Some of my favorite things have been mistakes. For instance, when a middle aged woman thinks that she’s sending a private message to someone she’s been seeing, and in reality she posted on her wall for everyone to see.
Yahoo Answers are amazing. It’s where a lot of very young kids ask each other ridiculous questions - and young kids answer back.
Also, looking at people’s signatures. Not their handwritten ones, but their digital ones. How they compose sentences and where they use capitalization. How they respond to things, etc. It really tells a lot about who they are.
The other thing I like to discover is digital artifacts. There are some digital archeologists and historians who try to keep data alive and in circulation. When one considers it, and Stewart Brand has mentioned this quite a bit… data is very fragile.
When one considers the pyramids and symbols carved into stone, that data is still around today. It’s been thousands of years and we still have it vs. Twitter, where data is regularly dumped and not saved.
One of the problems is that machines don’t get heavier when we put data into them. Which seems strange, because information has weight in real life.
Jason Scott is a great data archivist. he runs textfiles.com. He saves BBS forums and stuff from the 80s that might have been erased over time.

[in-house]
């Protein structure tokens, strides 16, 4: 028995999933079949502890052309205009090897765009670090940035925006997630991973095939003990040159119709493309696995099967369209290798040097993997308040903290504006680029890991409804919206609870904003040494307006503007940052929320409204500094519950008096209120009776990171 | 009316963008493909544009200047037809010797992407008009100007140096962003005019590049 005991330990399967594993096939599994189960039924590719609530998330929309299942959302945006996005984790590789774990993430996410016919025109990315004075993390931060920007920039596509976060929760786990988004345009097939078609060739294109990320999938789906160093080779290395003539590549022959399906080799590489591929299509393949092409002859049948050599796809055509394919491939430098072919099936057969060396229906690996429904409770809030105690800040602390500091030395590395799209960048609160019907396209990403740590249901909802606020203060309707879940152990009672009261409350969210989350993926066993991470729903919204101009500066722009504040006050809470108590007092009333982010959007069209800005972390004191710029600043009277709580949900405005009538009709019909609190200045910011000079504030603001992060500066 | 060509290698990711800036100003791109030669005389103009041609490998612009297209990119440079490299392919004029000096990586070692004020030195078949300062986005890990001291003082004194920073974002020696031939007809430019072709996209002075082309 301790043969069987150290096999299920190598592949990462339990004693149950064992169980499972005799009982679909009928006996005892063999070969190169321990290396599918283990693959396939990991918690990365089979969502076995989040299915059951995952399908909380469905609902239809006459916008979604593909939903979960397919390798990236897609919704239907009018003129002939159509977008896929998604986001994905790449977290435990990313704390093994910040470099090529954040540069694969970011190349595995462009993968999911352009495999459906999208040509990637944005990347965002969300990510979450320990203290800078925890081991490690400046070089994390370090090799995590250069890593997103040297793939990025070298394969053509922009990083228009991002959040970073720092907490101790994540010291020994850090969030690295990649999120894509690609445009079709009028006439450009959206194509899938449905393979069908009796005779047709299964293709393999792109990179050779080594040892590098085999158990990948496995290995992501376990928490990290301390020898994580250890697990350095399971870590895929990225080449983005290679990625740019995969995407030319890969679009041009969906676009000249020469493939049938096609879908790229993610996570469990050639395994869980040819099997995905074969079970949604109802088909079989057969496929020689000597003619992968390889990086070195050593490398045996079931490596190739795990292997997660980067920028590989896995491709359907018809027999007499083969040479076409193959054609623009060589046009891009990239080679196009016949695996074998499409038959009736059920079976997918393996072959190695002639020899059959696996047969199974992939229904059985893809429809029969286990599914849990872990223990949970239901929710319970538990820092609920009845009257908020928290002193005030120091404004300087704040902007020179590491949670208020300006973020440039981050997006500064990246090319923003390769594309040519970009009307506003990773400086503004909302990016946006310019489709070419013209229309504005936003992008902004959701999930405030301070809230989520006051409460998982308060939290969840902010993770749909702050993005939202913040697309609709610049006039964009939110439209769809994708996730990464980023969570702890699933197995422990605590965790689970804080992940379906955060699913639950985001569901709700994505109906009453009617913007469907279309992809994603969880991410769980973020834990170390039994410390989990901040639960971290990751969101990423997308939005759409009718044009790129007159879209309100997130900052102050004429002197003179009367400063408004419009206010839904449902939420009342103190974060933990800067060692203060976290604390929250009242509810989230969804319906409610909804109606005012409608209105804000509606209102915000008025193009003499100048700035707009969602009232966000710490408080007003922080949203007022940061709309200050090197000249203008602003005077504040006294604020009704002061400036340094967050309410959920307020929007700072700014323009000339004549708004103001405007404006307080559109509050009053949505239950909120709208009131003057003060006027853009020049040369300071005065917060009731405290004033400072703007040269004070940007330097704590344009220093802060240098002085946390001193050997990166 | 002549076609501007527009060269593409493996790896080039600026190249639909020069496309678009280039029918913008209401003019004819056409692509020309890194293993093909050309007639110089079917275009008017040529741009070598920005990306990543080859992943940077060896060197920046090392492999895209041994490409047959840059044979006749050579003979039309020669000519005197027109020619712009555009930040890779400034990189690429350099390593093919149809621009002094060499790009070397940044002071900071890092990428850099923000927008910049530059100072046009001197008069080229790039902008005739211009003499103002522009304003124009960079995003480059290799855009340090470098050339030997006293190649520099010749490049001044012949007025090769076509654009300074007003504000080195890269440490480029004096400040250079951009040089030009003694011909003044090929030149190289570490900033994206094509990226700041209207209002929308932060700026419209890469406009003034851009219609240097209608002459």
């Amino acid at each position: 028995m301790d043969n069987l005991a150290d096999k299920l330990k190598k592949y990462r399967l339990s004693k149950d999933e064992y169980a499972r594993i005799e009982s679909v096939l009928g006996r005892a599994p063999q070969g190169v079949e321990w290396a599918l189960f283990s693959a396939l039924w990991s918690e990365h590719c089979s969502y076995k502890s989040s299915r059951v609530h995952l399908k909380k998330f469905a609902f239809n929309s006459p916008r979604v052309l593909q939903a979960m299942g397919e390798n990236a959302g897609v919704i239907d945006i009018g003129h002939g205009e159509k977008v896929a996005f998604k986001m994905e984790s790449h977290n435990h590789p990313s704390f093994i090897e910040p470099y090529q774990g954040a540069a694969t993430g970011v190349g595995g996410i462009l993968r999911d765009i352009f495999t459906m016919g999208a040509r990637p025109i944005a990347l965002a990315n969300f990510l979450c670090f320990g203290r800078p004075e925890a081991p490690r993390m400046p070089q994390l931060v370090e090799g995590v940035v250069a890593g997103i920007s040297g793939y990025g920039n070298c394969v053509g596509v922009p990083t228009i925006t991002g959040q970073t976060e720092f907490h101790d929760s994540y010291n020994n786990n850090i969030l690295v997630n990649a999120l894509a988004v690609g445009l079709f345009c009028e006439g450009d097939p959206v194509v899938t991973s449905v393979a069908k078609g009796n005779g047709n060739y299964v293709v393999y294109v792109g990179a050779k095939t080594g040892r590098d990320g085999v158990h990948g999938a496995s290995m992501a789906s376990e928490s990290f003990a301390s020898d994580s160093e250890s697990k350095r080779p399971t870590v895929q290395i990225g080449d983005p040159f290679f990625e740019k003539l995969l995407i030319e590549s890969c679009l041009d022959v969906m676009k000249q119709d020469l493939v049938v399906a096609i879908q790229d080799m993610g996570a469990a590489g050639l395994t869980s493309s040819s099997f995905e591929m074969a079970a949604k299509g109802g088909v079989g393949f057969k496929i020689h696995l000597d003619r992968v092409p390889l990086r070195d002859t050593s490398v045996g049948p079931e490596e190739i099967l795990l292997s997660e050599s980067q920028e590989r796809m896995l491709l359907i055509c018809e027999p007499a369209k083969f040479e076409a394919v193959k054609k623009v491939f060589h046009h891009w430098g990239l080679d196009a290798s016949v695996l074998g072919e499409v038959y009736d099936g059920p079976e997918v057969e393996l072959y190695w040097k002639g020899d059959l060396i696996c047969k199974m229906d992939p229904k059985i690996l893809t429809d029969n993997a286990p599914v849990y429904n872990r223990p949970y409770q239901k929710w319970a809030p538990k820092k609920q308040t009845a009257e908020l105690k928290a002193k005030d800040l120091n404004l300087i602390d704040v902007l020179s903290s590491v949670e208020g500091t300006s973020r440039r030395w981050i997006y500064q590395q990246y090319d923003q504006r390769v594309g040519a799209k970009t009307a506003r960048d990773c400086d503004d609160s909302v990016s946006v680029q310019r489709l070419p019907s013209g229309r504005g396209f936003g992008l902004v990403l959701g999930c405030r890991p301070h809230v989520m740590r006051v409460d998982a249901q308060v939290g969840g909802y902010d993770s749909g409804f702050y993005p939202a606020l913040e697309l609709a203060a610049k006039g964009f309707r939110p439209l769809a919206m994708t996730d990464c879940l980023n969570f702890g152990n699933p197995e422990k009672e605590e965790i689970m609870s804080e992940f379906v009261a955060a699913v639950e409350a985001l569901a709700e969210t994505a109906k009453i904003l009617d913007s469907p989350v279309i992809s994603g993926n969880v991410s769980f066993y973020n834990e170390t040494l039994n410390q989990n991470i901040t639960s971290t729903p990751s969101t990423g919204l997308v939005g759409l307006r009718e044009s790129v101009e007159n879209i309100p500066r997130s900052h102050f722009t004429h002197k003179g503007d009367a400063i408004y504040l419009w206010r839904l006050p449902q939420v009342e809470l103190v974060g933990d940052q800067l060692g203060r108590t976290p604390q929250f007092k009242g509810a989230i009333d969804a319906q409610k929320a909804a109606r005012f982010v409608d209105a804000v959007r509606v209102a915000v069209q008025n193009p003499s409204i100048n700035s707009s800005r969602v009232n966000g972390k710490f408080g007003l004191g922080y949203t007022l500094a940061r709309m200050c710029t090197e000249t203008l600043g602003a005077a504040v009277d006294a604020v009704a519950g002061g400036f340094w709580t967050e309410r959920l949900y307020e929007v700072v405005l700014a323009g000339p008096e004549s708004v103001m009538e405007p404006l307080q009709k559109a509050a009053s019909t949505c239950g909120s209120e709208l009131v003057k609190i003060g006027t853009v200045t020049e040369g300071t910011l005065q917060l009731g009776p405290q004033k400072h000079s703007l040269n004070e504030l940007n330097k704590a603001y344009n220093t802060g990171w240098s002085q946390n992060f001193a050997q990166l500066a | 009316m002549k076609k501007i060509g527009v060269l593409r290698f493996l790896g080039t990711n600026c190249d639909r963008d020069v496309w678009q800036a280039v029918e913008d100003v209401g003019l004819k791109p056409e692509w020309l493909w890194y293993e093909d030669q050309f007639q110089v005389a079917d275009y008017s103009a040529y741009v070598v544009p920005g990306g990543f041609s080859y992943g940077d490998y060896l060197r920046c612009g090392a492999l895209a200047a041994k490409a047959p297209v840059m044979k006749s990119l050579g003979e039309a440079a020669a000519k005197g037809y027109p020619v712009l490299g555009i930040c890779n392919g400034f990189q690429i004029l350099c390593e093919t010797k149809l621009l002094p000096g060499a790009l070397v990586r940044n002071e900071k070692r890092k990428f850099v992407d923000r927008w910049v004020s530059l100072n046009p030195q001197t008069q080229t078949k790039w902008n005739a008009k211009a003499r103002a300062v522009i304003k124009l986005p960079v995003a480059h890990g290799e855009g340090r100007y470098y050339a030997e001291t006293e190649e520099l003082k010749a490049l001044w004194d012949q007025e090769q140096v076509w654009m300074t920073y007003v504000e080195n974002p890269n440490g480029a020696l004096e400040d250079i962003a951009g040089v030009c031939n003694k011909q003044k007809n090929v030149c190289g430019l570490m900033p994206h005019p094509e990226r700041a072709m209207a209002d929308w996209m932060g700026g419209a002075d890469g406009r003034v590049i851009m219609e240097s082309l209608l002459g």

It’s funny that you say that. Sometimes when I delete a lot off stuff from my laptop, I actually feel like my laptop is lighter. I know it isn’t, but it just seems like it is.
It’s interesting how you say that- it’s a sign that your senses are tied to a machine - that your machine has become an external brain of sorts.
The first time my computer crashed I felt I had lost half my brain.
Here is a conversation I had with @strangeways about weight.
@caseorganic: My old computer is being reformatted. I can feel the files being deleted. It’s a strange feeling, like re-writing memories.
@strangeways: I think it is completely possible. I’ve felt it many times before. There’s a transition from physical effects to mental ones.
@strangeways Physical storage came first, then mental storage. I bet mental phantom neuron syndrome will become more prevalent.
@caseorganic Sort of feels like amputation, doesn’t it? I wonder if one can experience phantom limb with a virtual body part.
There was a campaign for Maxtor about data. It becomes increasingly easy to put data into a system, but the data, once in the system, has an escape velocity like a black hole. The computer is beginning to liquefy objects around it, like a black hole. Especially the iPhone - taking physical objects like compasses, games, cameras, notebooks, date books and address books and digitizing them, centralizing them into one device.
What sorts of tools do you find most useful in your work?
I use a lot of TextEdit. I copy and paste things in, label them, and then name the file with descriptive words. That way my computer becomes a search engine for my research.
But the best tool is SKITCH and Flickr. Skitch can take a screenshot and upload it automatically to my Flickr account. It’s my external brain. So I used Skitch and Flickr symbiotically to take a quick screenshot of whatever I’m working on.
A random example from Amber’s Flickr stream
I use Moodle for private notes to myself, and I have some Pbwiki accounts. But Flickr is really the best. It allows sources, timestamps, tagging, and searching. And it allows comments, so my digital journal becomes a living creation.